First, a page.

Wednesday, April 15, 2015
Monday, March 30, 2015
Here is this years chart so far of expenses vs. profits. I do two conventions a year. While the second convention does not have the overhead of production, it does have the overhead of travel and stay. Which is roughly similar to my production costs.
As you can tell, I am hemorrhaging money towards buying the artwork of other people and I am okay with that. Lion King, know what I'm sayin'?
Though at almost 600 dollars alone for a 8x3 table, it's pretty rough to bring in money for me.
If I were smarter I would quit making sketchbooks and stick to prints and commissions, but I like sketchbooks and comics. I like making them and I like buying them. Also, I should probably stick to an artists alley table which is smaller, but less expensive. Conventions the way I'm doing it aren't good for me from a financial view. I would need outside support to make this work for me if this is all I did.
I do ask myself the question if it costs so much why don't I change my behavior and solve the problem or stop doing it all together. The answer is A, I'm pretty busy and prints need to be in color to sell well for most people, and I really dislike doing color work. Then B, conventions are both fun and stressful in a way that helps me grow as a person. The experience has value to me, just not financially. Though financial value would be nice too.
Take away from this what you will. Next time you see an artist you like, buy something from them, cause they probably aren't rolling in it like you'd imagine.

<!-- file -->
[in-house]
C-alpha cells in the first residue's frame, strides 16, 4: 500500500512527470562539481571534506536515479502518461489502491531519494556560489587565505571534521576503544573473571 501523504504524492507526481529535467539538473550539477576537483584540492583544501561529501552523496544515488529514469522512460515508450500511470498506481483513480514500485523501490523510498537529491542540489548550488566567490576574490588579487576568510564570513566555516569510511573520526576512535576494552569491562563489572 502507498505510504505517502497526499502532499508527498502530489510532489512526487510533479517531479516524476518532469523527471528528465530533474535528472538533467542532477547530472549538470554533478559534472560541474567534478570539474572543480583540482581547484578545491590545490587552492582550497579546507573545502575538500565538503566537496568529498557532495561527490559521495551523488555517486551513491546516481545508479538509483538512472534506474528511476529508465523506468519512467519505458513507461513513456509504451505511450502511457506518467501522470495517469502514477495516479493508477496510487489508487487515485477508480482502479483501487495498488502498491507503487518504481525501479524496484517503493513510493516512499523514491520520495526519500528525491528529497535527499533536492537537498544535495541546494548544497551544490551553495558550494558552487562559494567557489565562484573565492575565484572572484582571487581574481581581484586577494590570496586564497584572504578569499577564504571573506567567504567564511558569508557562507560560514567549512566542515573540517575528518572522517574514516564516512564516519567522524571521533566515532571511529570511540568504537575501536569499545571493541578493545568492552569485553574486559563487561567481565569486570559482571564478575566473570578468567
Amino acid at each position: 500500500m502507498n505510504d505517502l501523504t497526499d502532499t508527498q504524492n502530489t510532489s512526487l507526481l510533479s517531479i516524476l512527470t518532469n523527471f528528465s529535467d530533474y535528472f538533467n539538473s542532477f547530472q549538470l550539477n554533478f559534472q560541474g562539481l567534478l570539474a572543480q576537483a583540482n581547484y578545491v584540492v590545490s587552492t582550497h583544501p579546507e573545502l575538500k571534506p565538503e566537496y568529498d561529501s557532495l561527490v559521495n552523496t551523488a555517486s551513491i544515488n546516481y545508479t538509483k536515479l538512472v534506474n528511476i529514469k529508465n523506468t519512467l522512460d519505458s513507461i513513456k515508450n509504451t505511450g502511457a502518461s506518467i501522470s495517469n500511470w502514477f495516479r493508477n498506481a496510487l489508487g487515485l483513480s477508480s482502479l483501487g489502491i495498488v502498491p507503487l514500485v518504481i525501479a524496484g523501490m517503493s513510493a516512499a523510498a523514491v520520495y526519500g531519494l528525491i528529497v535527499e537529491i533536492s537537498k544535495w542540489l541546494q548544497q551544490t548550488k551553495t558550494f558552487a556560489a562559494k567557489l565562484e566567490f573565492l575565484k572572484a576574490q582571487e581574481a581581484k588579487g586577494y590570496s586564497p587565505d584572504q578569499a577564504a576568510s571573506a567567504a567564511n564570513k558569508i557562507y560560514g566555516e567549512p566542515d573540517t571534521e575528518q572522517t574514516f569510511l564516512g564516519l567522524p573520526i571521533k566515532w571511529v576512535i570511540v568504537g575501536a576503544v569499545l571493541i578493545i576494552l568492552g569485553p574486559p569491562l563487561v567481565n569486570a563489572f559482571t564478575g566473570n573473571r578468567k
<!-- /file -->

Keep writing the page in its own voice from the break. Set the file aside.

Monday, March 23, 2015
Saturday, March 21, 2015
Hey all! We are gonna be at Emerald City Comicon as The Artists of Sketchwich again this year! Swing by booth 1418 and meet the likes of Doug Williams, Matthew Barrett, Finn Phineas Phinney, Derek Sullivan Illustration, and mystery art friends!
I just got new sketchbooks in and a bunch of swank vinyl stickers. colonthree emoticon As always I draw in every sketchbook and I challenge you to challenge me with weird ideas to draw in yours.
Hope to see you there!
Saturday, February 28, 2015
Monday, February 16, 2015
Spent about 40 minutes on this.
I find that if the forms aren't solid and full of expression at this level of detail then I shouldn't move on. Just keep pushing the big stuff around until it feels right. This is the spirit. Everything later is just attempting not to destroy what is happening here, yet finding a balance with bold choices. Good sculptors are able to plus the model as the detail comes in without ruining the sketch. I feel this dragon. It is looking back at me and I sense a being, a real presence. Now to move on and keep digging to pull out the full character, less art more craft now. It's why polished work is difficult to devote myself to.
And, every thing I create is a relationship. As I sculpt I will begin to fall in love, by the end, love will be replaced by distant fondness and a shame that I could not maintain that feeling. When my work has an audience, and I'm just brim full of apologies and embarrassment, it's because someone is viewing completely yet another failed relationship. I feel awkward looking at other people's art because I fall back on this assumption that everyone feels the same way I do, which I know is not true. Art is a different experience for each person doing it.
Art is hard work and messed up feels and it is addicting as hell and I love it every day.
And yet this is just another dragon in a long line of forgotten creatures.